In the final scene of “Chinatown,” the noir movie version of Los Angeles’s original water grab, anti-hero Jack Nicholson confronts the brutal triumph of the film’s “pillar of the establishment” villain. The cops don’t want to hear his story. They invoke the racist trope that the law of the jungle rules in the ethnic enclave where the scene occurs: “Forget it, Jake, it’s Chinatown.” The real life water wars continue, however, and it remains to be seen who will win the current power struggle at the Metropolitan Water District.
Shortly after taking office two years ago, Gov. Gavin Newsom promised to deliver a massive compromise deal on the water rushing through California’s major rivers and the critically-important Delta — and bring lasting peace to the incessant water war between farmers, cities, anglers and environmentalists.
California’s water wars are epic. They’ve inspired Hollywood productions and Pulitzer Prize-winning journalism. Water has been the source of both great wealth and great poverty in California. A fellow Irishman, James Mulholland, who was born around the corner from where I was and even baptized in the same church, delivered water to the City of Los Angeles with what was described as “chicanery, subterfuge … and a strategy of lies.”
In California’s never-ending water and fish wars, the striped bass doesn’t get nearly the publicity as its celebrity counterparts, the endangered Chinook salmon and Delta smelt. Yet the striped bass is at the heart of a protracted fight over California’s water supply, 140 years after the hard-fighting fish, beloved by anglers, was introduced here from the East Coast. Wealthy agricultural and Southern California urban water interests, tired of seeing their Central Valley water supplies reduced to protect native fish, have been quietly waging a war against the bass because they prey on hatchling salmon and adult smelt. They’ve repeatedly tried to introduce legislation or change regulations that would reduce the numbers of striped bass from the Sacramento-San Joaquin Delta.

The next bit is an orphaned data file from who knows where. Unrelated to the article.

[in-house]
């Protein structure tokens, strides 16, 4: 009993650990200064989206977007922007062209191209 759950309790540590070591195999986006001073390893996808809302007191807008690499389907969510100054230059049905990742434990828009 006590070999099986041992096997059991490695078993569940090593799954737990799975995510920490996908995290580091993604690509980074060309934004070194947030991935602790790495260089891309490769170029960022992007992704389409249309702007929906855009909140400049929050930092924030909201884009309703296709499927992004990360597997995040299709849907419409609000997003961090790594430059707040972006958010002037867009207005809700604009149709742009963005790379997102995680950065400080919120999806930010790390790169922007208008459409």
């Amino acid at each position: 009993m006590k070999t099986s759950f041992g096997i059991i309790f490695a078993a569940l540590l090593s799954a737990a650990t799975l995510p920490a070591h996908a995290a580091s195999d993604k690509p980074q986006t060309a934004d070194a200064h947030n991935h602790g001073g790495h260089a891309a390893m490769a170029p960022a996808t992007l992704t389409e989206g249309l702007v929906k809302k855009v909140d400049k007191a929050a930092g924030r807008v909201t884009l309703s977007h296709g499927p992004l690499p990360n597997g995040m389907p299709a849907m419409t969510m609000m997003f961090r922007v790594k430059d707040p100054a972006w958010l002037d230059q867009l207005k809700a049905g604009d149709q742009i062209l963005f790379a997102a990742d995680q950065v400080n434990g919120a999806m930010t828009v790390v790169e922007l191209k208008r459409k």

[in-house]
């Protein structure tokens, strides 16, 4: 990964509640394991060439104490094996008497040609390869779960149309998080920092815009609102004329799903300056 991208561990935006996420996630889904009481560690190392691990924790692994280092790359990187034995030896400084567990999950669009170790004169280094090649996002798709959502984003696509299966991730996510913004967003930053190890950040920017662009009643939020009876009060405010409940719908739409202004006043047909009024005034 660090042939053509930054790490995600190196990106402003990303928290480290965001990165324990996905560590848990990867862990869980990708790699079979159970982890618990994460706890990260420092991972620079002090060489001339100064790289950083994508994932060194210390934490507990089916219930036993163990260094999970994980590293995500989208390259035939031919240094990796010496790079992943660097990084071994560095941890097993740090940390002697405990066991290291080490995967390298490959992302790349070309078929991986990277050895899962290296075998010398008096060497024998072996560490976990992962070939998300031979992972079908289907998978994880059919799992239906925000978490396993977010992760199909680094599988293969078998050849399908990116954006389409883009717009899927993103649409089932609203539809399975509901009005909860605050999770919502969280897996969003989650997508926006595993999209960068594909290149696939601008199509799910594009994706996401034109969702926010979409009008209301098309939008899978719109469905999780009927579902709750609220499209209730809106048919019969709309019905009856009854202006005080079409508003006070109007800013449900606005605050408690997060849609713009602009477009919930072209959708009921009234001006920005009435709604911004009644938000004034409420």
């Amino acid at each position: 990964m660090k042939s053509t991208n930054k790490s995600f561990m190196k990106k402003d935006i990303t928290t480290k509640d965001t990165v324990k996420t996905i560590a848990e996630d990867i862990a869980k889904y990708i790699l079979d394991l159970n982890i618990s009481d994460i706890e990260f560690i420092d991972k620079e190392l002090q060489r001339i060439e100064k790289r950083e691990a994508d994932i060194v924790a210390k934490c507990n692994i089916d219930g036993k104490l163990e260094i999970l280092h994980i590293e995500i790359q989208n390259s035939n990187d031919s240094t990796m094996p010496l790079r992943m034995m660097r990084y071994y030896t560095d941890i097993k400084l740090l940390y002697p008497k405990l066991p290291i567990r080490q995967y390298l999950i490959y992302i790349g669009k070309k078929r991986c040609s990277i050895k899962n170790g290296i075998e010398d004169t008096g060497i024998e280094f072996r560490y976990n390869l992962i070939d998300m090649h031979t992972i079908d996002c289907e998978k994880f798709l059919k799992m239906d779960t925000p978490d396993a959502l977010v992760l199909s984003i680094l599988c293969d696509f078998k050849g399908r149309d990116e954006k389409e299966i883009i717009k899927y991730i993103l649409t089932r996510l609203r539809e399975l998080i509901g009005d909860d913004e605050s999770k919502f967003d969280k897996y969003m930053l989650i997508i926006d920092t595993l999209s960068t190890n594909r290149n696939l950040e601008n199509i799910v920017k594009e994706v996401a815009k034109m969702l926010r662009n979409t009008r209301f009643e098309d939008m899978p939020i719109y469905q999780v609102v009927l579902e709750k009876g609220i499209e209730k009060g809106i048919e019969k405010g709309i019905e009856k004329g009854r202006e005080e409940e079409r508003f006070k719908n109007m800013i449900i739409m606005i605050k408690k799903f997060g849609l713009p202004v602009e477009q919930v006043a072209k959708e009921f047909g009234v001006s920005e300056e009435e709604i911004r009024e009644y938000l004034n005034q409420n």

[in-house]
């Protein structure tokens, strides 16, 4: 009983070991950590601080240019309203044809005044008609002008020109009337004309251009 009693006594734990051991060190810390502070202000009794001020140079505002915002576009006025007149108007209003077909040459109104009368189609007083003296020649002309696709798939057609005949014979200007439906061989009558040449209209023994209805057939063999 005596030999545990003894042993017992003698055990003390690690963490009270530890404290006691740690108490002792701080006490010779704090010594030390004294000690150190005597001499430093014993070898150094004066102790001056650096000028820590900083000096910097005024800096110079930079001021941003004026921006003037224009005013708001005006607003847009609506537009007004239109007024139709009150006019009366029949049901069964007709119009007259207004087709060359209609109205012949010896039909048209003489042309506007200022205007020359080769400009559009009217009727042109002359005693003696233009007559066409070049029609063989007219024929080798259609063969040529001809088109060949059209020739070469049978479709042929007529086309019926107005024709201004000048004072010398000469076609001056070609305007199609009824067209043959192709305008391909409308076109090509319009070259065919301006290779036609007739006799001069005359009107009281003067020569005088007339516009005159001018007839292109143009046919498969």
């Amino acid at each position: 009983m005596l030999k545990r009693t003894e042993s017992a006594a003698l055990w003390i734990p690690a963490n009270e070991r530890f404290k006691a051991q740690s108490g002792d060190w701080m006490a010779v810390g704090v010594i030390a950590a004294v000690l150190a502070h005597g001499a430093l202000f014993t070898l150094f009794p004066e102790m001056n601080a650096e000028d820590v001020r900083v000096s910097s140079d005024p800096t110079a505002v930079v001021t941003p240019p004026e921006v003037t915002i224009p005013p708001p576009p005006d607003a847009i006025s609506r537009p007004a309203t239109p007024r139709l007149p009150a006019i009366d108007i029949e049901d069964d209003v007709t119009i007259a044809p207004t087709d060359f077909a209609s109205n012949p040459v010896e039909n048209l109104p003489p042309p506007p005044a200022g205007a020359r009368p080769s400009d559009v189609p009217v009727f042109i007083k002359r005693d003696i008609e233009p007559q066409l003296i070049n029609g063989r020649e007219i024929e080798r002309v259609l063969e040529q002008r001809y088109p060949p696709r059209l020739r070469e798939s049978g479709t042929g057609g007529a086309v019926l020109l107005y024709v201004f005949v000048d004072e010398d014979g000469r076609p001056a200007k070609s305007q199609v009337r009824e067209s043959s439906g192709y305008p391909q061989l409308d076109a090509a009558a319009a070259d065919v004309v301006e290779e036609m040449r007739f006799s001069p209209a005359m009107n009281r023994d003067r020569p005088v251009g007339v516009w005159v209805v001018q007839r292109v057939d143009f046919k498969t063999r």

Even before he was sworn into office, Gov. Gavin Newsom threw his weight behind a series of tentative deals, brokered by his predecessor, that were intended to bring lasting peace to California’s never-ending battles over water and endangered fish.
The deals, designed to reallocate water from the state’s major rivers, have yet to be finalized a year later.
Now, one of the nation’s most powerful farm irrigation districts says it will back out of the agreements completely if Newsom follows through with a pledge to sue President Donald Trump over a federal plan to pump more water to farmers from the Sacramento-San Joaquin Delta, the fragile estuary on Sacramento’s doorstep.